Federal Court Invalidates Sanofi’s Plavix Patent for Alleged Insufficiency and Obviousness
January 11, 2012
On December 6, 2011, the Federal Court of Canada issued its decision1 in the well-known dispute between Apotex Inc. and Sanofi-Aventis over the anticoagulant drug, clopidogrel bisulfate, sold in Canada under the brand name Plavix. This compound is a single enantiomer of a previously disclosed racemate. The Court invalidated Sanofi’s patent (Canadian patent no. 1,366,777, “the ′777 Patent”). An appeal has been filed by Sanofi.
This decision followed a trial in which Sanofi had sued Apotex in an infringement action and Apotex counterclaimed that the patent was invalid. The Plavix dispute has previously been the subject of separate litigation via a Patented Medicines Notice of Compliance (NOC) Proceeding, which eventually ended up in front of the Supreme Court of Canada.2 In the NOC cases, Sanofi prevailed and their patent was held to be valid in an important precedent where the Supreme Court reviewed and modified the legal tests for obviousness and anticipation. The NOC Proceeding is a summary application process and does not preclude the parties from later initiating an action for infringement or validity.
Justice Boivin, who wrote the trial decision for the Federal Court of Canada, addressed the difference in outcomes between his court and the SCC by noting that the evidentiary records were different. In the present proceedings, oral testimony (not permitted in NOC proceedings) was heard from 9 experts and 14 fact witnesses on a broader range of issues, including a consideration of sound prediction – which was not addressed in the NOC proceedings. Accordingly, Justice Boivin concluded that the NOC proceedings are not fact determinative, and are “not the gospel.”3
The central issue in the determination of validity of the ′777 Patent in the present case was sound prediction. To assess whether or not the invention claimed in the ′777 Patent was soundly predicted, the court reiterated a message that has echoed through several recent cases, that is: “The promise of the patent must be ascertained.”4
Not surprisingly, the opposing parties had vastly differing opinions on the construction of the patent with respect to its promise. Apotex argued that the promise of the ′777 Patent relates to use in humans whereas Sanofi argued that it merely relates to a “potential use” in humans. Importantly Justice Boivin concluded that the proper purposive construction of the ′777 Patent is that it promises a use of the invention in humans. In particular, the following words used in the ′777 Patent were critical in Justice Boivin’s finding: “medicine”, “patient”, “pharmaceutical compositions”, “Active pharmaceutical index” and “medicine of the invention.” Also determinative was the fact that the ′777 Patent is a selection patent of Canadian Patent No. 1,194,875, which specifically mentions applications of compounds in humans. Since a selection patent, in most cases, should not promise less than the genus patent, Justice Boivin argued that this is another reason that the promise of the ′777 Patent is use in humans.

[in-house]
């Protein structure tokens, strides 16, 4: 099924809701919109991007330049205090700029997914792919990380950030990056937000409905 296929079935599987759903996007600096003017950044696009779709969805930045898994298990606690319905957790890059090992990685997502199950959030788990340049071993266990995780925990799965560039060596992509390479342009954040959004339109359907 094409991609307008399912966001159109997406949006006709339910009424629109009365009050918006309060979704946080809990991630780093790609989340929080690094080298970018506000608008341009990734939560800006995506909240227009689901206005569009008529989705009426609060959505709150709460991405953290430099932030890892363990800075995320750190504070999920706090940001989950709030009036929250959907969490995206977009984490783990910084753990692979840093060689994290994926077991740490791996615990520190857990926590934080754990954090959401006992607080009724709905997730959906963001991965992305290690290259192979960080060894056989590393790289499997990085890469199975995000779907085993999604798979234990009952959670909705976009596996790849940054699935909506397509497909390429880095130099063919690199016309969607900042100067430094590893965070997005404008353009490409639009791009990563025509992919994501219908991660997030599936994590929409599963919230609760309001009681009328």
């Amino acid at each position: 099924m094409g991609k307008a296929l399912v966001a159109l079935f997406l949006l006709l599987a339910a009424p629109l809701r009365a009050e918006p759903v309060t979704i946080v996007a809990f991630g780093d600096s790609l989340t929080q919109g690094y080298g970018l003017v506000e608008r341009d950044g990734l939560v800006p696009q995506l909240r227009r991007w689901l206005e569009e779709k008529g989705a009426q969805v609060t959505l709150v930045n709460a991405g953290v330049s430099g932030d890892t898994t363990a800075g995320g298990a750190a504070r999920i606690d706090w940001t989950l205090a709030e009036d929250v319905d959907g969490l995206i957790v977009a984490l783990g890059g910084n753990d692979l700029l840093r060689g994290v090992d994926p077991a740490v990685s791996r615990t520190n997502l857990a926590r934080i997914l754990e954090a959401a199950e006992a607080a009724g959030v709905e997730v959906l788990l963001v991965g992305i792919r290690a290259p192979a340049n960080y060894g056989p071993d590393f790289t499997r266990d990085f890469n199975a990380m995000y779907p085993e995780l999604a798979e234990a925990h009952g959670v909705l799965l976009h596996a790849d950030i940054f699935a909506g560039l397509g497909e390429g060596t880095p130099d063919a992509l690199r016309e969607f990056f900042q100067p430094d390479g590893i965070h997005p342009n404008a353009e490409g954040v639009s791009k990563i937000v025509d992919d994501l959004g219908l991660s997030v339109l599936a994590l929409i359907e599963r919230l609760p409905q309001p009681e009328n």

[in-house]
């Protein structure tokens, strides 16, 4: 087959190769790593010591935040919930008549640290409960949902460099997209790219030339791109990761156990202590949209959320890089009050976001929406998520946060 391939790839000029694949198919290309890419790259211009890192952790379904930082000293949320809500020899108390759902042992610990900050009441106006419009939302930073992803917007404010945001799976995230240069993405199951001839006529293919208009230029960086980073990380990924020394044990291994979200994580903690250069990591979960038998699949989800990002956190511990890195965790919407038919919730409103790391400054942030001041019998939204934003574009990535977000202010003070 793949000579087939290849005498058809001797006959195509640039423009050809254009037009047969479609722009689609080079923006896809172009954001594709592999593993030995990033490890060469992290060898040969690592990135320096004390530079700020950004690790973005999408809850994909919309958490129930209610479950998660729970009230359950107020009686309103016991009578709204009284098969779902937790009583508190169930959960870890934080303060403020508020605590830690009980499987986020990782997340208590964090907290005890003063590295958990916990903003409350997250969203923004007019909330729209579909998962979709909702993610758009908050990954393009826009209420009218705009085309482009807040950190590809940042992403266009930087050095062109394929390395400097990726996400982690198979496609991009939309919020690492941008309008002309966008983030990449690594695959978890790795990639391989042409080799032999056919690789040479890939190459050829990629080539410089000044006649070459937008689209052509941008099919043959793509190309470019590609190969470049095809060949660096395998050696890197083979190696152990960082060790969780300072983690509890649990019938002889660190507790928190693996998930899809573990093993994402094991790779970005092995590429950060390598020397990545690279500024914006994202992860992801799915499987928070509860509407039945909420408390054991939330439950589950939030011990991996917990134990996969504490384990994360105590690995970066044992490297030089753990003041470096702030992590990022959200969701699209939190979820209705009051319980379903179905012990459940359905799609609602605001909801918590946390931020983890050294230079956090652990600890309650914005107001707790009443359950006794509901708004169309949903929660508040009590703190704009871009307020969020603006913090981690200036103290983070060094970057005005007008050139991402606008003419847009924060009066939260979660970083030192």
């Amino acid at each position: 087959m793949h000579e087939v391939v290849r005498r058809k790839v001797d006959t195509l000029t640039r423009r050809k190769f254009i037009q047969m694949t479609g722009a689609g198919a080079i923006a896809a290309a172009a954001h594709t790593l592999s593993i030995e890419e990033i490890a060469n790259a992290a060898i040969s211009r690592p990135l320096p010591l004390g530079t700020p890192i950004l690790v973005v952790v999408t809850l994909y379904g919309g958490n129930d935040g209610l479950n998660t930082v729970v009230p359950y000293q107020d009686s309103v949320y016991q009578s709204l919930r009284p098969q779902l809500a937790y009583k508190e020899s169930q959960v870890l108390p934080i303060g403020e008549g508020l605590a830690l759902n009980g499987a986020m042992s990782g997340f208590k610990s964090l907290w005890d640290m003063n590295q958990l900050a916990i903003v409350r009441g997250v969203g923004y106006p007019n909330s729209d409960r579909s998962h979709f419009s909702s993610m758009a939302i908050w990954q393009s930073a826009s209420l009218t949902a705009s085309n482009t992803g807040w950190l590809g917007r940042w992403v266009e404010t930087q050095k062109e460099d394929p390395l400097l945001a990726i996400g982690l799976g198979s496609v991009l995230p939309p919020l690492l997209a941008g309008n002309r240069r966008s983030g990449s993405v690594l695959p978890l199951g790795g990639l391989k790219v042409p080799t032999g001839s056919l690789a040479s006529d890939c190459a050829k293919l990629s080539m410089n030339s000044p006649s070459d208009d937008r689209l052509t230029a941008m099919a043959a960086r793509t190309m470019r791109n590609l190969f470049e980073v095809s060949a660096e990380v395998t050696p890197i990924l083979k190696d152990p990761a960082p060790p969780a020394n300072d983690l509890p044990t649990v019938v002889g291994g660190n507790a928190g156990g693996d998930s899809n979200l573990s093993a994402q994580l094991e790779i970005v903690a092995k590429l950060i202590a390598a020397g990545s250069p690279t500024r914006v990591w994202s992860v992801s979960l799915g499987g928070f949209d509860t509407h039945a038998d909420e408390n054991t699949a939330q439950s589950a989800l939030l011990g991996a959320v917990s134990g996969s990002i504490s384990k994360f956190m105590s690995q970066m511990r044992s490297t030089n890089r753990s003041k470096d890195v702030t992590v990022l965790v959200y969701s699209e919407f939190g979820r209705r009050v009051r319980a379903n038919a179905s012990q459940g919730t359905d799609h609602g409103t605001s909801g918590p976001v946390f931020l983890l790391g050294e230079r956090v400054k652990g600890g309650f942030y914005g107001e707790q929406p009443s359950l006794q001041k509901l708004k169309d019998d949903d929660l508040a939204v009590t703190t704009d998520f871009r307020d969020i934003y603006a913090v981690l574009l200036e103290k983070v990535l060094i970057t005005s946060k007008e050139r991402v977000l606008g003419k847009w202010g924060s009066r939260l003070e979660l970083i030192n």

A very detailed analysis of the three requirements for sound prediction5 was conducted and, recalling that the promise of the patent was for use in humans, Justice Boivin held that the ′777 Patent did not sufficiently disclose the factual basis and sound line of reasoning for the person skilled in the art to predict that the invention fulfilled its promise. During trial an exhaustive “track record” on the part of Sanofi in the study of this class of compounds and their pharmacology and toxicology was established, however, since critical parts of this record were not in the ′777 Patent, the patent was held invalid for insufficient disclosure.
While Justice Boivin did not need to address other reasons for invalidity of the ′777 Patent, he went on to analyze the issue of obviousness and, contrary to the SCC decision, held that this patent was also invalid because it was obvious. One consideration that led to this finding (and the contradiction with the Supreme Court) was the testimony of one of the inventors in support of undue experimentation to obtain the compound (a single enantiomer of a known racemic compound). The inventor’s testimony was found to be inconsistent and, as a result, not reliable. Since the racemic compound was part of the common general knowledge, a person skilled in the art, in the mid-1980’s, would have been directed to the classic method used to separate the enantiomers and it was established that there was motivation to perform the separation, the invention was held to be obvious to try.
As we recently advised in our report on the continuing Olanzapine saga, when it comes to selection patents, in particular in the pharmaceutical arts, it is important to ensure that the patent provides sufficient support of their promised utility. In general, Applicants should include any supporting data that they have on hand to ensure that they meet the requirements of a sufficient disclosure for sound prediction. One may also want to consider the language used in an application to describe a promised utility, ensuring that the patent is not restricted to a higher promised utility than what might be supported.
1Apotex Inc. v. Sanofi-Aventis, 2011 FC 1486.
2Sanofi-Synthelabo Canada Inc. v. Apotex Inc. FC 390, 39 CPR (4th) 202; Sanofi-Synthelabo Canada Inc. v. Apotex Inc, 2006, FCA 421, 59 CPR (4th) 46; Apotex Inc. v Sanofi-Synthelabo Canada Inc. v. Apotex Inc. 2008 SCC 61, 69CPR (4th) 251.
3Apotex Inc. v. Sanofi Aventis, ibid .
5The SCC in Apotex Inc. v Wellcome Foundation Ltd., 2002 SCC 77,  4 SCR 153 held that in order to have a sound prediction there must be (1) factual basis, (2) sound line of reasoning and (3) proper disclosure.
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